Not many people know this, but I was actually born near Florence, Italy and moved to the States with my parents when I was around 4 years old (my mom was American, and my dad Italian, so I have dual citizenship). Even though we moved to the States, I grew up on Tuscan cooking, with recipes handed down to my dad from my Italian Nonna. These recipes are near and dear to my heart since I was never able to meet my Italian grandparents.
With some help from my parents, I've decided to veganize the Tuscan dishes I grew up with, and share these veganized recipes with you. Luckily, some are already vegan (like today's recipe), so I'll be sharing those as well, since many aren't commonly know outside of Tuscany.
My first recipe I'd like to share is Panzanella, which is a bread salad dish typically served on hot summer days. I know that bread salad sounds a little weird, but trust me, it's actually quite delicious! And if you're a carb queen like myself, you'll love it!!
Panzanella is believed to have originated in Tuscany by peasants seeking to use up every last bit of their bread and letting none of it go to waste. It is essentially soaked stale bread mixed with tomatoes, onions, salt, pepper, olive oil and vinegar. Modern variations have added cucumber (and that's how I ate it growing up), so I've included that in the recipe below as it adds a nice crunch to the salad.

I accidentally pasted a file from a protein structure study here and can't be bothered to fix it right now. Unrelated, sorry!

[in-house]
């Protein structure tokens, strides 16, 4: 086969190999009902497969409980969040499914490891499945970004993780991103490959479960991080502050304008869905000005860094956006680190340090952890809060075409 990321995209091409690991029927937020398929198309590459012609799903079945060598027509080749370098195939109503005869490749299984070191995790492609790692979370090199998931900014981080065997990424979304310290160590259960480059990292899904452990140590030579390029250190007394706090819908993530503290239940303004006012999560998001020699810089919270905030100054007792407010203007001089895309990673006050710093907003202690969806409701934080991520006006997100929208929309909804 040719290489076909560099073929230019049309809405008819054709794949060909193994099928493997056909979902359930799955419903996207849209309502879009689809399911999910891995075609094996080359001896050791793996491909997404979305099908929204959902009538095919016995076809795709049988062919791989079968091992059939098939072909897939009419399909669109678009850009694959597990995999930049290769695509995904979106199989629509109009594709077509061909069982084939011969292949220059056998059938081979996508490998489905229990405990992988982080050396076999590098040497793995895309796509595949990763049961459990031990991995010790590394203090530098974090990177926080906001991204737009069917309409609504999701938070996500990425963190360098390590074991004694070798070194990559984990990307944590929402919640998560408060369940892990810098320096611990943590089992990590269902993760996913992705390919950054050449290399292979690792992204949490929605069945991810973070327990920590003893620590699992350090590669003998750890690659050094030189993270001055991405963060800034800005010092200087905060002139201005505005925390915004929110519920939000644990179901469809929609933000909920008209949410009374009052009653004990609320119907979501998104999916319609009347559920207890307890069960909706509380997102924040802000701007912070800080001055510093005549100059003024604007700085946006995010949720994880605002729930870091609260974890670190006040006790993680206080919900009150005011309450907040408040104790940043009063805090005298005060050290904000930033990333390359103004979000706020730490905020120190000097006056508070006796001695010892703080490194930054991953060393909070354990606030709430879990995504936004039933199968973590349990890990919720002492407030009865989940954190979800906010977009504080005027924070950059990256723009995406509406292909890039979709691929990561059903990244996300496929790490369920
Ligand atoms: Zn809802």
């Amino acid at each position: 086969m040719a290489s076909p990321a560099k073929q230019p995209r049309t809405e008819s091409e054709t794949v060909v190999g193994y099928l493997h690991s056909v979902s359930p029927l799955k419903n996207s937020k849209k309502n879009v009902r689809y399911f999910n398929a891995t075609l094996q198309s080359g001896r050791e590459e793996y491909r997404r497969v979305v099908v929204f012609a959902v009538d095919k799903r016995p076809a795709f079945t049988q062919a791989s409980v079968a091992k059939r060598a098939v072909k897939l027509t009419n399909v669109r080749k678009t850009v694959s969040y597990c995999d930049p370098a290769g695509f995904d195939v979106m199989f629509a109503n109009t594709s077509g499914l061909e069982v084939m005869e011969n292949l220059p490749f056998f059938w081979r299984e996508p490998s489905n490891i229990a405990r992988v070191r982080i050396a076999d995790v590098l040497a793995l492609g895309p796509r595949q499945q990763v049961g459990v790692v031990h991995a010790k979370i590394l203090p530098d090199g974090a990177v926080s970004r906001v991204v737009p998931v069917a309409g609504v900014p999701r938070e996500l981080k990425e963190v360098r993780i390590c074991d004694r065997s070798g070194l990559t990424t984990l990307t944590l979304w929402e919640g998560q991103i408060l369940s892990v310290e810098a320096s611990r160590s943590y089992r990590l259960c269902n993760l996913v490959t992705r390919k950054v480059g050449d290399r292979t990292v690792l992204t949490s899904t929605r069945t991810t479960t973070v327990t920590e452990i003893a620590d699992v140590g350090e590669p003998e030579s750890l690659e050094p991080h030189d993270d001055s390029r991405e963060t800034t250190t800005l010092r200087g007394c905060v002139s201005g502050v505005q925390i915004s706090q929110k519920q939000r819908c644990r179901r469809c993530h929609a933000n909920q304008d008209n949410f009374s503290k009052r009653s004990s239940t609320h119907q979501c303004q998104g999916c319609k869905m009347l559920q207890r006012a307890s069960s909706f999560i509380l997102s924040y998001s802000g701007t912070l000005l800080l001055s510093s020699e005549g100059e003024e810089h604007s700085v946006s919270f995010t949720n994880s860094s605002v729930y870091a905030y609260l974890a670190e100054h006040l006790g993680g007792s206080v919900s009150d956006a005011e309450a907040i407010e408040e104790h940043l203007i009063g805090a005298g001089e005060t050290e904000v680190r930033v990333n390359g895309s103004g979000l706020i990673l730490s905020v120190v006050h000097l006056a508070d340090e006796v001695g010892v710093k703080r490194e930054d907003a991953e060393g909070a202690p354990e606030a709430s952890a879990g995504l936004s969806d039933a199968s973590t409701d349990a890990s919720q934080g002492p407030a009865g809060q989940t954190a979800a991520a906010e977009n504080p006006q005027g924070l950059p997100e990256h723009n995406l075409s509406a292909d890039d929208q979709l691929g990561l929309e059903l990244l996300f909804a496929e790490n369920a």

This is an easy-to-make dish that can be used as a side or a main, plus it is the perfect no-cook recipe for those hot summer days when you just want something light and refreshing for lunch or dinner!
Rustic Tuscan Summer Bread Salad aka Panzanella
1 loaf of day-old crusty Italian peasant bread like ciabatta, cut into large pieces
1 lb. of Roma tomatoes
1 large English cucumber, chopped into bite-sized pieces
1 red onion, diced
1 generous handful of shredded fresh basil
Equal parts extra virgin olive oil and balsamic vinegar for dressing
Dashes of salt and pepper to taste
Take your bread and chop or tear it up into large cubes or chunks. Throw it all in a large bowl and cover the chunks of bread with cool water so they are totally submerged. Soak the pieces of bread in water for about one hour (make sure your day-old bread is dried out enough to ensure it soaks up enough water without becoming mushy - if you don't think it's dry enough pop the bread cubes in the oven on 300 degrees for roughly 10 minutes).
Soaking the bread in a large bowl
Getting ready to chop the veggies
Wonderfully colorful and perfect for spring or summer!
Ah, panzanella is like a taste of my childhood! So simple, homey and delicious!
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